while True:
    response = sqs.receive_message(
        QueueUrl=QUEUE_URL,
        MaxNumberOfMessages=1,
        MessageAttributeNames=["message_type"],
        VisibilityTimeout=VISIBILITY_TIMEOUT,  # 0 - 43200 seconds
        WaitTimeSeconds=20,  # 0 - 20 seconds (delay of message retrieval/how long it actually polls for)
    )
    message = response.get("Messages")
    t = threading.Thread(target=process_the_message, args(message,))
    t.start()

Now this will poll consistently every 20 seconds and process the message on another thread (note: proces_the_message would run concurrently because of the GIL in CPython). If you want it to run on another CPU do something like (essentially make sure the implementation and library are doing parallel processing via PyPy or Pyston):

with multiprocessing.Pool() as pool:
    pool.map(process_the_message, message)

Another implementation is to use a proper cron-like scheduler to consistently poll for a new message which is what I ended up going with for a particular microservice once.

APSchechuler is a powerful cron-like package where you can run the scheduler in the background and processes in the foreground.

def poll_for_messsage() -> None:
    """Primary polling function that pulls messages off of SQS."""
    response = sqs.receive_message(
        QueueUrl=QUEUE_URL,
        MaxNumberOfMessages=1,
        MessageAttributeNames=["message_type"],
        VisibilityTimeout=VISIBILITY_TIMEOUT,  # 0 - 43200
        WaitTimeSeconds=0,  # 0 - 20 (delay of message retrieval)
    )
    message = response.get("Messages")
    process_the_message(message)

# APSchuler
s_lg.info(f"Starting polling from Ingestion to {QUEUE_URL}")
scheduler = BackgroundScheduler()  # set time zone
scheduler.start()
scheduler.add_job(
    func=poll_for_messsage,
    trigger="interval",
    seconds=POLL_INTERVAL,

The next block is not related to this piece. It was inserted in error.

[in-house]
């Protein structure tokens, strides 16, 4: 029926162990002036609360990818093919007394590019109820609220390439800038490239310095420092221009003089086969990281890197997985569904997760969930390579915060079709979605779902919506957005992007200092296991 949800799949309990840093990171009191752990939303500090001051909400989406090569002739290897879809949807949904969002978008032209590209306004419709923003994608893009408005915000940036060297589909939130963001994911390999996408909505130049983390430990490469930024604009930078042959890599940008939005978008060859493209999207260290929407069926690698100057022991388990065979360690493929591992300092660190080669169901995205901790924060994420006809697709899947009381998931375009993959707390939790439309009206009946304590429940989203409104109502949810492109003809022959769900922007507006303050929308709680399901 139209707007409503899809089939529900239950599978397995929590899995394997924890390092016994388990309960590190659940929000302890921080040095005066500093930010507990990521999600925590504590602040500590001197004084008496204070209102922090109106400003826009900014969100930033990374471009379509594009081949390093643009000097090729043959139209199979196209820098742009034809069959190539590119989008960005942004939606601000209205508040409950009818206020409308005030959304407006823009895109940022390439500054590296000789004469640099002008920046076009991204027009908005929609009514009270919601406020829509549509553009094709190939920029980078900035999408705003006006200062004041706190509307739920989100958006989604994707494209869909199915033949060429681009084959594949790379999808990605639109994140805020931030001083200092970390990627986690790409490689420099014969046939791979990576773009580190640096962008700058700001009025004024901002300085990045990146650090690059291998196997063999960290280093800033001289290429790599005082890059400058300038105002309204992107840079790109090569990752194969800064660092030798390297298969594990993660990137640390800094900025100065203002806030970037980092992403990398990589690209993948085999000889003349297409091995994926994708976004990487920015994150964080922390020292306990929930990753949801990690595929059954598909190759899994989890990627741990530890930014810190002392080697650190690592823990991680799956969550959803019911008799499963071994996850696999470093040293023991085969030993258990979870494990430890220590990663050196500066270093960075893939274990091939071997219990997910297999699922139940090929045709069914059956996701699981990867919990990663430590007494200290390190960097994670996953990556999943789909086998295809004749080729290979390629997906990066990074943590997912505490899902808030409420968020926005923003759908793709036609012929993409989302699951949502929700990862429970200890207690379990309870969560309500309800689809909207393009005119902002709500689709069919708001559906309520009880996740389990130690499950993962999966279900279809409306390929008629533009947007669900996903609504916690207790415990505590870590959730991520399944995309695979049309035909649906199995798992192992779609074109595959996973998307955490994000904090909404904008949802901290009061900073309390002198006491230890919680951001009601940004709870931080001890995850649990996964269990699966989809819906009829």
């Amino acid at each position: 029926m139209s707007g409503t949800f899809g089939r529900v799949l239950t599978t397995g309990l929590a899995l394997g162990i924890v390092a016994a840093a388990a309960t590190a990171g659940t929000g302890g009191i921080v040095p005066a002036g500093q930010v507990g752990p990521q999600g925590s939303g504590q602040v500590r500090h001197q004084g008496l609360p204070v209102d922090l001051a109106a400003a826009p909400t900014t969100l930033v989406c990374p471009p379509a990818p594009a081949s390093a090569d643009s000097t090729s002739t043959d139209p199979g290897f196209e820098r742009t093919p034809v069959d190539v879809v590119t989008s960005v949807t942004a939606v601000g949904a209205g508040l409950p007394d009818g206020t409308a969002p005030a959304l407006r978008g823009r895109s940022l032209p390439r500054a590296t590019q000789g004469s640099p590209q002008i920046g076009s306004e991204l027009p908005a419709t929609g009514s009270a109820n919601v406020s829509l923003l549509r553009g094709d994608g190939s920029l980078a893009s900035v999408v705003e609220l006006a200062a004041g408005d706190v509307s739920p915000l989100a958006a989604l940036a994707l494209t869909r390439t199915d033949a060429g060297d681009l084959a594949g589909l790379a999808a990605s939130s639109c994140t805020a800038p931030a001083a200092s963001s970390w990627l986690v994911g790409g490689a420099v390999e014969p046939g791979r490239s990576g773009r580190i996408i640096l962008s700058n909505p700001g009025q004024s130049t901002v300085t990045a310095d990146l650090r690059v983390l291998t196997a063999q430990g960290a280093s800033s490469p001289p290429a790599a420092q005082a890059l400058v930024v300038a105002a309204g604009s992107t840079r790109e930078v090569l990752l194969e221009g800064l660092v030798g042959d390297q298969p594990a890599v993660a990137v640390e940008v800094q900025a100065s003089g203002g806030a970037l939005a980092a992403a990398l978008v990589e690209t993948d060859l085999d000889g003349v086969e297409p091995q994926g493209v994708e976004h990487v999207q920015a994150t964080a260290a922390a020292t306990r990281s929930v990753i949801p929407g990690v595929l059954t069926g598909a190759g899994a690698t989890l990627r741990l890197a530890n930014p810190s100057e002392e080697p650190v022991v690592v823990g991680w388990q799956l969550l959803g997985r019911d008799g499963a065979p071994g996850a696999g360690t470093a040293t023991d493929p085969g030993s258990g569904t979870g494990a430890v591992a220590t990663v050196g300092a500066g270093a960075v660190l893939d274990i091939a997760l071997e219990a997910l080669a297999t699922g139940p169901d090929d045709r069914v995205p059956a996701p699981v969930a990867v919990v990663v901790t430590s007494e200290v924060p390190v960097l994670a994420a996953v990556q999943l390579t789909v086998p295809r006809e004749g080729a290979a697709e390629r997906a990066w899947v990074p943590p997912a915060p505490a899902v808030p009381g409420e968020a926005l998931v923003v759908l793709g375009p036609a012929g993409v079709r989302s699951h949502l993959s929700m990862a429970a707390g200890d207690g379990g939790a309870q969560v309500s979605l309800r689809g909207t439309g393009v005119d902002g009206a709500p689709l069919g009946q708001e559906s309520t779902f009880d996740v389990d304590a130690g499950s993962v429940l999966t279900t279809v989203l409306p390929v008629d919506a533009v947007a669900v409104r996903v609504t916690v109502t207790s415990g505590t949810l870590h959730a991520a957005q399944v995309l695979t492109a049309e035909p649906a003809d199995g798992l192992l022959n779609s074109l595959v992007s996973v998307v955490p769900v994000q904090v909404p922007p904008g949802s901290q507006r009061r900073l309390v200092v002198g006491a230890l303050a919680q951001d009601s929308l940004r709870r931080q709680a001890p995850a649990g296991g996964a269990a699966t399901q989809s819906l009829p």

id="poller",
)
# Shut down the scheduler when exiting the app
atexit.register(lambda: scheduler.shutdown())

If the the process is still processing when it tries to poll you might get a log message like this:

Execution of job "<name of your job> (trigger: interval[0:00:30], next run at: 2020-12-17 23:21:53 UTC)" skipped: maximum number of running instances reached (1)

Most likely if you are trying to poll you are using a web framework like Flask, Django, FastAPI etc. You can actually do this with one of the frameworks and have a callback function to process it as if it was an API call. This is actually how Elastic Beanstalk works, in that it polls and then does an HTTP Loopback call.

Why poll longer than 20 seconds?

Currently you can long poll at max wait interval of 20 seconds or min poll interval (1 sec). However, what if you want your system to poll for a variable length of time? And you are not using “serverless” architecture where you can raise compute as needed because your jobs run on the scale of minutes and hours not seconds.

This is a good use case to customize and make your polling time. If 80% of the time your queue is empty you would want polling to be very high. Especially if you have a large volume of compute each process polling incurs cost. Then for the 20% of time when a job/etl/something is running you have your system shorten the polling duration AND skip polling while a job is being processed.

In short you may want to poll longer than 20 seconds to: save on incuriseing empty polling costs, if you are processing jobs synchronously then you might increase the poll wait interval to make sure you jobs are finished before change the poll time to a shorter time when you know you have some jobs to run.